Monday, June 17, 2013


No dough about it, olive oil has a solid and serious reputation. I feel sort of brave to dare discussing its place since centuries in human nutrition. But I will be courageous and with the help of studies, I will try to bring up information so you can make an opinion for yourself.

Olive oil appeared in human history 24,000 years BC. Very early, aside being used as a food item, it was known for its medicinal purposes and body care, especially the skin. Being also used for religious purposes, this has certainly helped to push its good reputation.

Today’s world production is outstanding: more then 3,269,248 tons olive oil is produce per year, Spain, Italy and Egypt being the largest producer. So, yes, it is a big market. And as any big market means big money, there is ALWAYS a risk of abusive marketing and all the related consequences. Did you know olive oil is now considered a commodity, just like crude oil and corn and so, it responds to a market of offer and demand? Sort of scary…

Price of olive oil can go as low as 5-6$ per liter up to 185$ for the exclusive Greek “Lamba” luxury olive oil; and, just for your interest, you may purchase a personalized signed bottle including casing for the amount of this Lamda stuff for the amount of 14,500 USD…


But there is olive and olive oil. For example, according to the Canadian Government, 75 % of imported olive oil does not respond to international standards. Why? Well here are some tricks producers are using to increase gains: they may “dilute” their olive oil with cheaper vegetable oils such as sunflower or canola oil; or they may add to “ old rancid olive oil’ some fresh olive oil and put it back on the market so they minimize their losses; another profitable way is to add cheaper imported oil from Morocco or Tunisia and market it as “High Quality Extra Virgin ITALIAN Olive Oil”…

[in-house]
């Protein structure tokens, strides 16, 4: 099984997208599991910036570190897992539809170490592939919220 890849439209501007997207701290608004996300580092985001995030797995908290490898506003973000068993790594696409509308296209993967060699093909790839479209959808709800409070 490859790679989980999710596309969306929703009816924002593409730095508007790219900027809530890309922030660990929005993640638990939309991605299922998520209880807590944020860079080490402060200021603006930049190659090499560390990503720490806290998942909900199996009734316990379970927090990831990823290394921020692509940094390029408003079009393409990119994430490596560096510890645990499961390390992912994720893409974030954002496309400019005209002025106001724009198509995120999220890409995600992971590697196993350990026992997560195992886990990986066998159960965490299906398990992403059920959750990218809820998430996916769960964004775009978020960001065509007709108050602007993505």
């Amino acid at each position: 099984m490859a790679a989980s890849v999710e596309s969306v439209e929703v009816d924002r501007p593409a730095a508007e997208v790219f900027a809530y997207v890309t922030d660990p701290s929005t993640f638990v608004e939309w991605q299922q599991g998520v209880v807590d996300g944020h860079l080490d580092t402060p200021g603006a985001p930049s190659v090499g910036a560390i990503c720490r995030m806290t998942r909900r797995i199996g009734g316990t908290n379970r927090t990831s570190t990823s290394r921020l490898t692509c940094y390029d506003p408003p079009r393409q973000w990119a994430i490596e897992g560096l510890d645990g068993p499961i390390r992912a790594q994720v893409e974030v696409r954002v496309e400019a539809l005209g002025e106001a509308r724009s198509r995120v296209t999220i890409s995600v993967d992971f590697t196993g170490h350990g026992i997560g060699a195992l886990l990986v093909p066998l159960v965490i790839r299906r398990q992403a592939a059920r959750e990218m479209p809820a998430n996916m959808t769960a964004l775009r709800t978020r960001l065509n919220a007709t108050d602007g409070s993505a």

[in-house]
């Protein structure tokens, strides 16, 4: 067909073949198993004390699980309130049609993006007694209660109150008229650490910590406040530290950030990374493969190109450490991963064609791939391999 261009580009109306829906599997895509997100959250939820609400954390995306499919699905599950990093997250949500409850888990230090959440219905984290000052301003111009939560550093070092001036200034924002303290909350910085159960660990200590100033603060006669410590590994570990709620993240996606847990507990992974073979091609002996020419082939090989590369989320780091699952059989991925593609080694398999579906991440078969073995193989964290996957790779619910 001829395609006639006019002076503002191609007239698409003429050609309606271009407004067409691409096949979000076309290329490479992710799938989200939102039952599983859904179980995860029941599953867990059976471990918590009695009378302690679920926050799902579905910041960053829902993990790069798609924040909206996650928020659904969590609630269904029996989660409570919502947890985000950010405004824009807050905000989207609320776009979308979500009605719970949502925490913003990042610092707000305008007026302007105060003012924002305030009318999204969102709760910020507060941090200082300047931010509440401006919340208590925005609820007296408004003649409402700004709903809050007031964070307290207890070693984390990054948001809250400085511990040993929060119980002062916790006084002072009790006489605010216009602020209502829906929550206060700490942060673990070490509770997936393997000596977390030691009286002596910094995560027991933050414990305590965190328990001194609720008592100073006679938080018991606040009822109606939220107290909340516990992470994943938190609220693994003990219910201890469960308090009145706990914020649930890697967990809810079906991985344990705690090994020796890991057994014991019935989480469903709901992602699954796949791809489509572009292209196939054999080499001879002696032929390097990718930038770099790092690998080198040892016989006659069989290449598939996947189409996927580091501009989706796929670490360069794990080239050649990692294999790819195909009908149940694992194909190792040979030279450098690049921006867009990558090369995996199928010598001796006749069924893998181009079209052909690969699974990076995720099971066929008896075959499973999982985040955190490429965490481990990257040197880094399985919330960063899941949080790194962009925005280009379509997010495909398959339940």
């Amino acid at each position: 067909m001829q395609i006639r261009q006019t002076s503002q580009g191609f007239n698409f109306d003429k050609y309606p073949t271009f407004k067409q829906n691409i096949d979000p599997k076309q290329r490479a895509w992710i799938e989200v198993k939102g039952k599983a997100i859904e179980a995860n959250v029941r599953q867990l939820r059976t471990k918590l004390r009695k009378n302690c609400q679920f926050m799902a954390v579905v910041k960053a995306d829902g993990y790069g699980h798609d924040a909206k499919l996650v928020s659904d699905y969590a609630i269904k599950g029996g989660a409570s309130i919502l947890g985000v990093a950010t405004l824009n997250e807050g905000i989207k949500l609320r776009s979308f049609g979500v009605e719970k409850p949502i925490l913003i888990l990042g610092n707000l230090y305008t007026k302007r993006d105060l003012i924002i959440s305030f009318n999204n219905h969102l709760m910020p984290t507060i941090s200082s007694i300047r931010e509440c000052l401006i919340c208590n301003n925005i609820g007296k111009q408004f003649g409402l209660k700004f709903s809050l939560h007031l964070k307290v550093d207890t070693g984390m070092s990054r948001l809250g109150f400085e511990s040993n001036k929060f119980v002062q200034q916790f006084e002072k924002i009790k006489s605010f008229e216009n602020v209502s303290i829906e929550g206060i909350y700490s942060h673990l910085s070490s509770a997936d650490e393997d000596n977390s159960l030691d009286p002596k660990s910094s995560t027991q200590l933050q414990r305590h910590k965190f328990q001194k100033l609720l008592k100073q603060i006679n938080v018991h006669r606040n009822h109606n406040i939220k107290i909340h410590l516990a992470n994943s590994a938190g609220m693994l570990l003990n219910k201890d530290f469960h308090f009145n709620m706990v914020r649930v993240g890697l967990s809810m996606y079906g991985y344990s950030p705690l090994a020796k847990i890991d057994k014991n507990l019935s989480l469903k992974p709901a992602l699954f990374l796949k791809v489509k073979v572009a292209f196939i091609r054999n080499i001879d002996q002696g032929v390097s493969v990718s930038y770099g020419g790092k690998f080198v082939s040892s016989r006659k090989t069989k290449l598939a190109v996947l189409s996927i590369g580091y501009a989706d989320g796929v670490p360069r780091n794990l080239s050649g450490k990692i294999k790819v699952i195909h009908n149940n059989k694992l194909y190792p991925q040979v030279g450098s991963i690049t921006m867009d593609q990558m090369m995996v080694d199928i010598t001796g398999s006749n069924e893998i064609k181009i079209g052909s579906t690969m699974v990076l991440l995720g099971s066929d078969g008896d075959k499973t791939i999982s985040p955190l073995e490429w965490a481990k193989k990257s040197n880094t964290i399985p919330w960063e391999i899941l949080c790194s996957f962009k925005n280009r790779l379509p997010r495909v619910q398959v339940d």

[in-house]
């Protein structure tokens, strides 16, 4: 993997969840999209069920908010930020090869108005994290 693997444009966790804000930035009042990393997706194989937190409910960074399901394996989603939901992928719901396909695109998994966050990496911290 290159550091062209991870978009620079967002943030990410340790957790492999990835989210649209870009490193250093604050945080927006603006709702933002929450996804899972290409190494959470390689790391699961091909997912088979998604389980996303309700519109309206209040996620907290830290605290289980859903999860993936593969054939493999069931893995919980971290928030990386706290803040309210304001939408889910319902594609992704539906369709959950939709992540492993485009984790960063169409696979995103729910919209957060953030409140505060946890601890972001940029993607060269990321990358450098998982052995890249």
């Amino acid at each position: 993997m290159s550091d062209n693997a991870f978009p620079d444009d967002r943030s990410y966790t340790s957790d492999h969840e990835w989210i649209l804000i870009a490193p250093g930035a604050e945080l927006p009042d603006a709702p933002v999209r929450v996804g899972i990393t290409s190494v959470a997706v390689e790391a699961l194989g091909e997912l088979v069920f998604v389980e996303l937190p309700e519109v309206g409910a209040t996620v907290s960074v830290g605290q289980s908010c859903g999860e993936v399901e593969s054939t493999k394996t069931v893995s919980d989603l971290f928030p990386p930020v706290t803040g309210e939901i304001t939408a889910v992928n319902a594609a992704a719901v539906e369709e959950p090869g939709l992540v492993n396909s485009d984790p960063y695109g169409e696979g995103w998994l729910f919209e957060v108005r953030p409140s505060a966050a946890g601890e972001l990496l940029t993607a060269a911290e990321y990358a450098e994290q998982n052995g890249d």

One easy trick to see if your olive oil is of good quality is to do the “fridge test”: stick your olive oil in the fridge for one or two days, If it begins to solidify, it means you have a true extra-virgin olive oil because any added polyunsaturated oil will prevent solidification.

But, sincerely, the business side of olive oil is not the main problem because you find good quality and reliable producers, especially if you look for small companies.

So lets looks at the nutritional value of olive oil.

I think the composition of this oil is a big concern as it includes 72% monounsaturated fat, 14% polyunsaturated and 14% saturated. In other words, 86% of fats in olive oil are unsaturated in nature, fats that are very sensible to oxidation by light, temperature or simple exposition to air. So olive oil must be kept in airtight and dark bottles, away from bright light and should NEVER be used for grilling. It should only be added to food as “uncooked oil” once the food is ready to serve. Coating your steak with olive oil before grilling is NOT a good idea. Using coconut oil is a much better choice.

The other big concern is its composition in essential polyunsaturated fats, the omega’s. Olive oil may contain between 0% and 3% (max) omega 3, which makes it a very poor source. On the other side, it contain up to 23% omega 6 which are the bad pro-inflammatory fatty acids. The rest is compose of omega 9, a fatty acid that human can produced so we do not need any of it in our diet.

As you can see, at the end, the “fat profile” is not that impressive. The concern is more considering that these delicate unsaturated fats, once ingested, will be integrated in all your cells membranes and make them poorly resistant to free radical attack (or fat peroxidation), which will weaken your entire body.

On the other side, you may ask yourself why this oil has a so great reputation with all these setbacks? The reason is easy to understand: all the studies done comparing “olive oil rich Mediterranean diet” were compare to the “Western countries high carbs bad fats diet”.  That was an easy fight to win.

Except when some studies compared the “Mediterranean diet” to a “low carb diet”, it lost the battle. I went through 3 well-done clinical studies published in reputable medical journals and their conclusions were all the same: a low-carb diet with a serious content of saturated fat is healthier then the “olive oil rich Mediterranean diet”.

You still have some dough? Let me tell you a diet rich in olive oil will only increase your “good” HDL-cholesterol by 1%... while a low carb-high saturated fat diet will skyrocket your HDL.

A fantastic study demonstrated women having had hearth attacks were doing much better afterward on a “saturated fat diet” then an unsaturated fat diet.

But the good thing about olive oil being it is the “less bad oil” you can have on a salad, as it will not solidify like coconut oil when you poor it on fresh lettuce… And as one great low-carb doctor said one day in a conference, it is the salads which are responsible for heart attacks; not because of the lettuce but because of the unsaturated nature of the fats in the dressings…

Still, let’s be fair and give one good point to olive oil: as it contains no carbohydrate at all, it is absolutely Zero Carb!!!


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